The commissioners settled on an increased number of ballots, with no mention of beefing up the number at scanners at poll sites.
Election Day came and the troubles began almost as soon as polls opened.
Throughout the rainy day, long lines snaked around sweaty gymnasiums and community centers, as voters waited to feed their ballots into scanners. Some scanners had to be taken out of service and there were reports of poll sites down to one or two or even zero functional scanners. Voters described filling out their ballots on the gym floor. Others had to cram theirs into emergency ballot boxes to be counted later, and when those overflowed, images surfaced on social media of ballots stuffed into plastic bags left unattended in the crowded poll place.
— magcrawford (@magcrawford) November 7, 2018
During the course of the day, the Board of Elections had to replace 56 of its 4,054 scanners citywide, up from 31 in the 2016 presidential election, according to Ryan. It’s not clear how many scanners overall were broken and then fixed by inspectors on site, or how many were simply left out of service.
And while 1.9 million people voted, an 88 percent increase from the 2014 midterm elections, nearly a million more people cast ballots in the 2016 presidential elections, with seemingly less issues overall.
In the aftermath of the mayhem, City Council Speaker Corey Johnson called for Ryan’s resignation. At a press conference Wednesday morning, Mayor Bill de Blasio stopped short of doing the same.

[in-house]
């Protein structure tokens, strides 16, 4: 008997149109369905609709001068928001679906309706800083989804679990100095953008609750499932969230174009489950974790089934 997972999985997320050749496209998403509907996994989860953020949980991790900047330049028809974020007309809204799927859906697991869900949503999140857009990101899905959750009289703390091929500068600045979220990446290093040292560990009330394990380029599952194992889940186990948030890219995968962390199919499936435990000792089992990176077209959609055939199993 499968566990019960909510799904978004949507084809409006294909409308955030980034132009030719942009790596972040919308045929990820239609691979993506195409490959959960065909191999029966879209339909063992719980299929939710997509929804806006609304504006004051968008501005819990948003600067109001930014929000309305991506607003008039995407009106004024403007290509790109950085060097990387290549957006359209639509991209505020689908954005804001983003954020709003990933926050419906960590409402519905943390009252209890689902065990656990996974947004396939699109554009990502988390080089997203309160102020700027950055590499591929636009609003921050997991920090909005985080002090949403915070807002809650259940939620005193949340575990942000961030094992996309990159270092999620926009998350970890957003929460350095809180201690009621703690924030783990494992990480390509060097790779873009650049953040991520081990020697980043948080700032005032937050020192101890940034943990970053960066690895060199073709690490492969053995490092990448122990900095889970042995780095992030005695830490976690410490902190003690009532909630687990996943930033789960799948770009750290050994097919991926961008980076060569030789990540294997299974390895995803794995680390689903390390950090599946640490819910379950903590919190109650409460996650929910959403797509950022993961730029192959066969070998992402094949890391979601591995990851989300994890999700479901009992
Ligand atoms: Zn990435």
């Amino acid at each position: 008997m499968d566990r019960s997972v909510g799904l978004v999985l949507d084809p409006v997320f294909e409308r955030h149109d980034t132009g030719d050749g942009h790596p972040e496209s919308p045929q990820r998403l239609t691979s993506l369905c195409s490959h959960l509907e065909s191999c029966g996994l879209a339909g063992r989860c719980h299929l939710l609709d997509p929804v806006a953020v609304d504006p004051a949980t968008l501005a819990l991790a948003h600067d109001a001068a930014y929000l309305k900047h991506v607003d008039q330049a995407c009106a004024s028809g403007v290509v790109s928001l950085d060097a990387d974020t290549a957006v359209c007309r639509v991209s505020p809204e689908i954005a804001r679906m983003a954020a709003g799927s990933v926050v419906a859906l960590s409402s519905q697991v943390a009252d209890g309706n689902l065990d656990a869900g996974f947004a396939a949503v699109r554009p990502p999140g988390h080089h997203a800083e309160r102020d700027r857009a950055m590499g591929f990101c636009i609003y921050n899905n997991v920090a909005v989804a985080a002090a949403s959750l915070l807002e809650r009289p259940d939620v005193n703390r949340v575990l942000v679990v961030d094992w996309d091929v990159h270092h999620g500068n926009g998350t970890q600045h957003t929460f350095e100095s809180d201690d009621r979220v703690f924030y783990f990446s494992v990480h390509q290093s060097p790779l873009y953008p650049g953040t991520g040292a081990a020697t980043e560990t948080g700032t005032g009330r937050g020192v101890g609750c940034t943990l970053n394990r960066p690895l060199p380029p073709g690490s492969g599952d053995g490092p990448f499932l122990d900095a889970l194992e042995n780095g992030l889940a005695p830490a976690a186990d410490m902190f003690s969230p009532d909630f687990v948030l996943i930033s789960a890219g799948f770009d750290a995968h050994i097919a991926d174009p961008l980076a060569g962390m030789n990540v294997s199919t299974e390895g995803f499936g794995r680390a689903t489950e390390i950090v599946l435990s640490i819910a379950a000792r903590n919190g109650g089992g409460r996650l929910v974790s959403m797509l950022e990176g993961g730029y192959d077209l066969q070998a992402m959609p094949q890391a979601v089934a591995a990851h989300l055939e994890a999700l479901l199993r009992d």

“It’s as if there was a purposeful plan to make voting as unappealing as possible,” he said. “The Board of Elections can’t do its job; it is making it harder for people to vote, not easier. It is part of the problem. It must change.”
— Jennifer Hsu (@jennhsu) November 6, 2018
Adding to the shortage of scanners, the rain and average humidity levels of 68 percent contributed to the chaos, according to election experts. The DS200 scanners used by the City’s Board of Elections function best below 50 percent humidity, according to product’s manual. As humidity levels rise, several things can happen that can decrease the scanners’ reliability, according to Joseph Lorenzo-Hall, Chief Technologist at the Center for Democracy and Technology.
The ballot paper absorbs moisture and gets thicker, which can cause it to jam more easily. Add to that the fact that the ballot pages were 17-inches long, instead of the size of a regular sheet of paper, which creates an additional hurdle, he said.
“All those things lead to a mess,” Lorenzo-Hall said. “I got a lot respect for Mike Ryan at the New York City Board of Elections, but this is a huge mistake and we really need to make sure this never happens again.”
When asked about scanners being able to function when it’s rainy or humid, the city’s board pointed to the state’s board, which has to approve the scanners used. Cheryl Couser, a spokeswoman for the state’s board said they had “no way of knowing whether or not the humidity played a factor in any of the difficulties experienced with the machines in NYC and if so, to what extent.”
Beyond the weather, there were additional things outside the board’s control that added to the misery, beyond just the weather, he said, like a New York State law requiring the ballots be printed in a conjoined pad and only separated when a voter is ready to vote. This ends up creating a jagged edge that can actually snag on the scanner when it’s fed in, he explained.
And of course, New York is one of the eight states that hasn’t passed election reforms to allow early voting, or no excuse absentee ballot voting.
“You guys need to make sure people don’t have to come on a single day to vote or your gonna have problems like this for eternity,” Lorenzo-Hall said.